Behind Bars - Infirmary woes at the women's prison
November 1, 2018
A client at Michigan's prison for women writes HFP:
"I reside in the infirmary at WHV. They’ve started locking us in our rooms while they do the medication pass. It is so bad! It’s taking an average of 3 ½ hours per day to do 3 med passes…some days it’s over 4 hours. They are giving us our breakfast and lunch in our room. It’s cold and we cannot use the microwave. I am housed in a cell where the ceiling leaks when it rains. I have reported it a couple times. The head nurse supervisor said, “Well, at least it will be frozen over soon and you won’t have to worry about it.”
Parole Agent donates time in Ionia
October 30, 2018
An employee of the Michigan Department of Corrections volunteers some of his time at the Michigan Reformatory in Ionia, according to one of our inmate reporters. Parole Agent Troy Baker, who has been with the MDOC for nearly a quarter century, volunteers two hours every Tuesday night to conduct a Parole Readiness Class. A fellow prisoner told HFP the class “offers participants the opportunity to direct their own course in preparation of obtaining a parole and maintaining their freedom.”
Success in a document search!
October 18, 2018
HFP assists our clients seeking legal documents. One satisfied client writes back:
"I have some wonderful news! I have received my polygraph results! I still get goosebumps and my eyes water when I think about it. I will continue to keep you informed. Thank you for EVERYTHING you have done to help me obtain my polygraph results! Also, thank you for all of your support and prayers for our incarcerated population."
October 16, 2018
From an client whose application for commutation of his sentence was denied by the Governor’s Office:
"They didn't read over any of my paper work they just followed the recommendation from the parole board, and just denied me. In 2014 I saved a staff member from being raped by someone who was stalking her. I put myself in the line, because I would want someone to stand up for my mother, sister or one of my daughters. They couldn't have looked over my paper work. I put all of my paper work in their from my school records about my learning disability and all, showing that I have a low (IQ). They didn't read over my paper work. It's a bunch of bullshit if you ask me. In 23/years I only caught one ticket that's all. What else do they want from me? I stay out of trouble. They just throw away the key on us. It's crazy. I just have to face reality that I will die in here with this second degree life sentence over my head. It's no hope for me."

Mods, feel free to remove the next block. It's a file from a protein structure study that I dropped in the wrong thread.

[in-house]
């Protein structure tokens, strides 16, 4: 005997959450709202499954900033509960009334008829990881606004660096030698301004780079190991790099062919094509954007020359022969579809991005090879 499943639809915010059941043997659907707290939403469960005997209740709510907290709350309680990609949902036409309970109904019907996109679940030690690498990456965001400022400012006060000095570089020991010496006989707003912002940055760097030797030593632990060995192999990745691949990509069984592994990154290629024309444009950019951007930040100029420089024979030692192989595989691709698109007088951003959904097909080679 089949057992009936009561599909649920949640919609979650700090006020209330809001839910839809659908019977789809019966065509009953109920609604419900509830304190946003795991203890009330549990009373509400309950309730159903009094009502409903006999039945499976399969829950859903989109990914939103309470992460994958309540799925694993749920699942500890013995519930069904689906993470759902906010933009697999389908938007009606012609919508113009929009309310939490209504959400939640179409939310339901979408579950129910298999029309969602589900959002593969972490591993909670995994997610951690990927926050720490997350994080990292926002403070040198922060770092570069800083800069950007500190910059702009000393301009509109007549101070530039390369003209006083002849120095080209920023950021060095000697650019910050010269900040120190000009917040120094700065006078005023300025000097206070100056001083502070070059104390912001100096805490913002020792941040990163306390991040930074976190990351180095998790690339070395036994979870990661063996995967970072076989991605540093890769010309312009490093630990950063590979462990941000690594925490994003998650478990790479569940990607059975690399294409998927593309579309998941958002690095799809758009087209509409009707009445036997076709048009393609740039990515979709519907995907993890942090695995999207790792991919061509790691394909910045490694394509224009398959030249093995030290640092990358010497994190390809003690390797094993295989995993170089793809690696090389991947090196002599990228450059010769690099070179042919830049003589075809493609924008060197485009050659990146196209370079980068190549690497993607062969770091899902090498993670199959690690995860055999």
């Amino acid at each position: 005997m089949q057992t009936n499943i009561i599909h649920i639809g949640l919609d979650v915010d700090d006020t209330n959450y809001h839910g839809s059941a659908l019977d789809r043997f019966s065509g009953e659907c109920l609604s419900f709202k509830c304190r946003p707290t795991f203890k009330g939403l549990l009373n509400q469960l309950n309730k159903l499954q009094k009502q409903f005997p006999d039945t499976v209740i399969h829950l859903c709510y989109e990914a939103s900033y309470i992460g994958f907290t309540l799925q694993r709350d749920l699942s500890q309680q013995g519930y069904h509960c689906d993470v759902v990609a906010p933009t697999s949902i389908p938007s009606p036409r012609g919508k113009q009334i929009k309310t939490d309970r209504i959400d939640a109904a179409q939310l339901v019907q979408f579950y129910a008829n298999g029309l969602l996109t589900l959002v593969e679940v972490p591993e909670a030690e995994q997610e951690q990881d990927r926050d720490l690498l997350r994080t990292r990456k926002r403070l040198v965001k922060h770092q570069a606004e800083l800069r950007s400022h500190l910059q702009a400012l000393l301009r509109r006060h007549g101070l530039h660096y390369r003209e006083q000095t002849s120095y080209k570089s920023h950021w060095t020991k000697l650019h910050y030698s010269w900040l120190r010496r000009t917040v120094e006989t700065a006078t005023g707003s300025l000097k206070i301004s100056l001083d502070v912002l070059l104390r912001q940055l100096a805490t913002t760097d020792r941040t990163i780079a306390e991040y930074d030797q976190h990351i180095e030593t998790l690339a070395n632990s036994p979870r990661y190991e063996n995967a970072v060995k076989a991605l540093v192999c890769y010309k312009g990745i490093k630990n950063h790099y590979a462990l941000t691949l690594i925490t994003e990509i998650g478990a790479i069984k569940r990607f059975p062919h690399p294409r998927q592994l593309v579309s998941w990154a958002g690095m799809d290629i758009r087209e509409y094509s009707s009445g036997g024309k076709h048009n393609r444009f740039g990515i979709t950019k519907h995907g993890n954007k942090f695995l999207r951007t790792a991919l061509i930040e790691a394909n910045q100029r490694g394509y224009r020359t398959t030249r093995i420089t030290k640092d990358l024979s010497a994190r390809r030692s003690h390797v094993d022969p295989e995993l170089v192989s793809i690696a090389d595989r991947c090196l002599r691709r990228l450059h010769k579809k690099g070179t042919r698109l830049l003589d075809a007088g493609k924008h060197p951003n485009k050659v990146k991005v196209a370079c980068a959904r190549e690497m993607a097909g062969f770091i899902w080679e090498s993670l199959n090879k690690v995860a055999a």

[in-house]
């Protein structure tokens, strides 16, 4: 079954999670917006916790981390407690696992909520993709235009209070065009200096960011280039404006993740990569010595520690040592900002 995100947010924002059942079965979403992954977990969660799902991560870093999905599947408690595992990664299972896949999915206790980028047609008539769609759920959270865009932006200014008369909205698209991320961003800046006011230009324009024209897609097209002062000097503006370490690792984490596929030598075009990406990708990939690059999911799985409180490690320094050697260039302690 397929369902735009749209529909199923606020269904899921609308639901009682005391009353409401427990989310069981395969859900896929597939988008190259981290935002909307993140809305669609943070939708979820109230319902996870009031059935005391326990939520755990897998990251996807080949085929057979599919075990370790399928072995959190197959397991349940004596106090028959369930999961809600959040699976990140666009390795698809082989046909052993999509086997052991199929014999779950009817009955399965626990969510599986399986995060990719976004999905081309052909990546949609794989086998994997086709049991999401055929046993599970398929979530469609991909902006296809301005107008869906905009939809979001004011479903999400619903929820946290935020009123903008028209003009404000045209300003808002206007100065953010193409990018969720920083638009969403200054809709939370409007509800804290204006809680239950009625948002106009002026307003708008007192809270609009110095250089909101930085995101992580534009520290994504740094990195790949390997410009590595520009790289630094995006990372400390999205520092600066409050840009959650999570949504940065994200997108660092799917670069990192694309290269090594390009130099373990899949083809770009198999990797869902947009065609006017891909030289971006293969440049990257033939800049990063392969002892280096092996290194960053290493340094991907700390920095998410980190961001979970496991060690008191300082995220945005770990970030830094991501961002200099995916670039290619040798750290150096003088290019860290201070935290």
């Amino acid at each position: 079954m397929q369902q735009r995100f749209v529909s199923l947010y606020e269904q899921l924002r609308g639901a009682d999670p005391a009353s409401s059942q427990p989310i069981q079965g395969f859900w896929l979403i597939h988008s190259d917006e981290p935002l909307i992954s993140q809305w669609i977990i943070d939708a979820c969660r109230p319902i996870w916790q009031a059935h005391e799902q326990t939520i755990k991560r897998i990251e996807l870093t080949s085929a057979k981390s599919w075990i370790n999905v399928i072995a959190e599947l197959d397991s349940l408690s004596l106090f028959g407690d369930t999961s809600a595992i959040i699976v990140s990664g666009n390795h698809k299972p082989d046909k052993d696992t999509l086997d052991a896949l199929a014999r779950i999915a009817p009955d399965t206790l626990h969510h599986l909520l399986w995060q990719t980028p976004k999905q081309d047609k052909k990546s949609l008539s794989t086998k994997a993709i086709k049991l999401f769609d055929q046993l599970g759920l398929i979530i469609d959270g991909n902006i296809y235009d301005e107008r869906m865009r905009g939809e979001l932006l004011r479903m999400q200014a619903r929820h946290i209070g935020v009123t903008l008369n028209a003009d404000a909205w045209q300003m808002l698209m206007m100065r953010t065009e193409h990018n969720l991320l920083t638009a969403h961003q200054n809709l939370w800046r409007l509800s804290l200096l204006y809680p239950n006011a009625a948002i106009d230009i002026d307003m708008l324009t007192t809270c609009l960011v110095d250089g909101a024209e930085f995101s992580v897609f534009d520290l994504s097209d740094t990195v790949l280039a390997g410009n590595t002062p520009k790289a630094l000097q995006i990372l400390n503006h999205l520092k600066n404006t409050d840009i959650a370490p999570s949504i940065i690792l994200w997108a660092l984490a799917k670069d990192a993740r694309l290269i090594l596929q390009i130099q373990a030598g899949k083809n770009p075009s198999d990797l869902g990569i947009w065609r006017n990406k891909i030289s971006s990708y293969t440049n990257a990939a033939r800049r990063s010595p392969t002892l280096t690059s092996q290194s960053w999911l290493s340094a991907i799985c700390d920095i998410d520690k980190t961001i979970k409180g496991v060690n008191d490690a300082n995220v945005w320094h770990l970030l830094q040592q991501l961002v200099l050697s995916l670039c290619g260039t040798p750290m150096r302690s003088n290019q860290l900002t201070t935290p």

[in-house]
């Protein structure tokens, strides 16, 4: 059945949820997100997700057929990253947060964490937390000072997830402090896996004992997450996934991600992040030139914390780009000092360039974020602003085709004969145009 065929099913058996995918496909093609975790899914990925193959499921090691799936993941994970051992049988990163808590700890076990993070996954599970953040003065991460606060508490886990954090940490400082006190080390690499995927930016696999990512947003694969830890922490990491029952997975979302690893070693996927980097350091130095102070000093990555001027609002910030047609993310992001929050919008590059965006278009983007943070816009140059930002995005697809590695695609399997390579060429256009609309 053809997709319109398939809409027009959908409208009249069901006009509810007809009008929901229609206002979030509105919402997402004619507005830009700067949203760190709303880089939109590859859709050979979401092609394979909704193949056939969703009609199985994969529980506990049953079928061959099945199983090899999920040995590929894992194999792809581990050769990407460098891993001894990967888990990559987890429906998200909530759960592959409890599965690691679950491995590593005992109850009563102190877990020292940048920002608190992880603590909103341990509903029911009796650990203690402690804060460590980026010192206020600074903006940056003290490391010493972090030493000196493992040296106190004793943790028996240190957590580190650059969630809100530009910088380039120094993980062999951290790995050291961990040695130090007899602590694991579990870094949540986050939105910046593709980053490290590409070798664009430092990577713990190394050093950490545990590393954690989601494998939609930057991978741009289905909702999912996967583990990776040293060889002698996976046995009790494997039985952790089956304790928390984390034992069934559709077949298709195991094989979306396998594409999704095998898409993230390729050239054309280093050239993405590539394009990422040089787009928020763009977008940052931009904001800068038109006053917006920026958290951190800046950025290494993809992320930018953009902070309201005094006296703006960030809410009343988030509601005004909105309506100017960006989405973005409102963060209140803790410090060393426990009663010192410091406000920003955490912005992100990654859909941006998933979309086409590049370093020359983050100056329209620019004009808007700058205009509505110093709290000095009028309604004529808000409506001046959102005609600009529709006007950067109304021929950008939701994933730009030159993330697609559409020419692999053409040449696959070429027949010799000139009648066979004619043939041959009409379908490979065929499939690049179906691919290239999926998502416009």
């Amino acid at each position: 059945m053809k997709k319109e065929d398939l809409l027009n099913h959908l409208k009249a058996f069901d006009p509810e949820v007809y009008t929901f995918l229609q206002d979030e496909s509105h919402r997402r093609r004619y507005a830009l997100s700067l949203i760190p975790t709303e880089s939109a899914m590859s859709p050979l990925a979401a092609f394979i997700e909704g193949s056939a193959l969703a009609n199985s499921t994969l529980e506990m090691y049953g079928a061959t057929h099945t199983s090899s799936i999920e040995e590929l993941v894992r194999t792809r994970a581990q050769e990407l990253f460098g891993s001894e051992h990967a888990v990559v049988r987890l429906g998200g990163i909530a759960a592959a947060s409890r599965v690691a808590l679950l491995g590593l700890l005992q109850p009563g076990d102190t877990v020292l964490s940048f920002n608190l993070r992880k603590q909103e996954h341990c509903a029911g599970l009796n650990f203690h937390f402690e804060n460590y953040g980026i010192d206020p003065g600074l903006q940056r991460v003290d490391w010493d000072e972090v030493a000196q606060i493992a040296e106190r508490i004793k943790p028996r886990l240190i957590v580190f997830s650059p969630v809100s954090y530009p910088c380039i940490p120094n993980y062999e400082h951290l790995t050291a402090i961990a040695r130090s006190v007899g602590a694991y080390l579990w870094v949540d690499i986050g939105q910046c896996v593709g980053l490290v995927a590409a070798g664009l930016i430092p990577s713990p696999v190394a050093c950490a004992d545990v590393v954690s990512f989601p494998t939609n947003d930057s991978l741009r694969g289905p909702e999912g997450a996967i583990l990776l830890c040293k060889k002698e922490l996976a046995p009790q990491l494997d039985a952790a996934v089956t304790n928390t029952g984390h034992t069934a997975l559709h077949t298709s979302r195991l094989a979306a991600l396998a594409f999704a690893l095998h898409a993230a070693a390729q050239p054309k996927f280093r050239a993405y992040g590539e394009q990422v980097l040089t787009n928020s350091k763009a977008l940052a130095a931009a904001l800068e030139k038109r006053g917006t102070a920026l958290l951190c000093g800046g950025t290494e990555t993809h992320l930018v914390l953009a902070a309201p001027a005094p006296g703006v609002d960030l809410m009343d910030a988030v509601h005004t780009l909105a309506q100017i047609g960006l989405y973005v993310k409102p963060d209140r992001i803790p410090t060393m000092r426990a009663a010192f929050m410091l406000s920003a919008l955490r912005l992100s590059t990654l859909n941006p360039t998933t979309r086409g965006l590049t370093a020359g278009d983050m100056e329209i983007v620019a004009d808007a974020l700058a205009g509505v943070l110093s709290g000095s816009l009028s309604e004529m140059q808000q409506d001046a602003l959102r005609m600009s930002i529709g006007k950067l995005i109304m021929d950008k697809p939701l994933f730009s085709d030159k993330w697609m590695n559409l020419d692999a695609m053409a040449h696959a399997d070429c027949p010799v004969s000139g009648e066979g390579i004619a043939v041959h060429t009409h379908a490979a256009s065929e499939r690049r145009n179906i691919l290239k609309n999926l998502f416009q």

No soap at Saginaw CF
October 11, 2018
A client housed at Saginaw Correctional Facility contacts HFP:
"I’m experiencing retaliation after writing a grievance against the staff. I came to his facility on the 12th, and had no personal hygiene products in my property. So on the 13th I started asking for the hygiene kit for indigent inmates: a tooth brush, a few soap and a deodorant. You’re supposed to get these until you get your indigent store order once a month for $11. I was denied this kit, and had to brush my teeth with only water, and shower with no soap."
Heartbreak and frustration for Senior
October 9, 2018
Our friend Willie, 83 and battling cancer, writes from his Michigan prison cell:
"My son got out of prison on April 29. He sounded very strange when he talked to me on the phone. His sister took him to the hospital 6 days after he got out. Brain tumor. He went into a coma, and never came out. He passed away. They won’t let my daughter bury her brother. The body is still in a funeral home in Vegas. I have spent over $500 in phone calls."
More appreciation for HFP
October 4, 2018
It's not uncommon for one HFP client to refer us to another inmate who is also in need. One such client writes back:
"A big thank you to you and your team. Because of your organization my friend James was helped and cared for. Extraordinary work! Very much appreciated!"
Visitation problems in Coldwater
September 27, 2018
The wife of a client at Lakeland Correctional Facility writes HFP:
"Yesterday, while on visit, my husband was yelled at to come to the front of the room because we were talking with our heads bowed like in prayer. We pray quite often and have our heads down reading the Bible many times too, and while I don’t like to complain, yesterday was different. We were told our visit will be terminated if it happened again. So then we were afraid to do anything other than just hold hands and sit forward because we didn’t know what was allowed and what wasn’t. The COs that were on duty seemed to take pleasure in calling people out. There were three sitting up there yesterday and they were laughing and looking at people and shaking their heads. We just want to see our loved ones! I just want to be able to pray and be close to my husband. My husband, and all the others, deserve to be treated like men, not animals. I truly believe that if they were treated better they would, in turn, be better to others and have the confidence they need to better themselves. It is through love and encouragement that people can grow in this way no matter what their situation. I thank you for taking the time to read this letter and do what you are doing. You are a blessing to those who need it most."
Let old and ailing parolable lifers out!
September 25, 2018
An Ionia prisoner’s rant: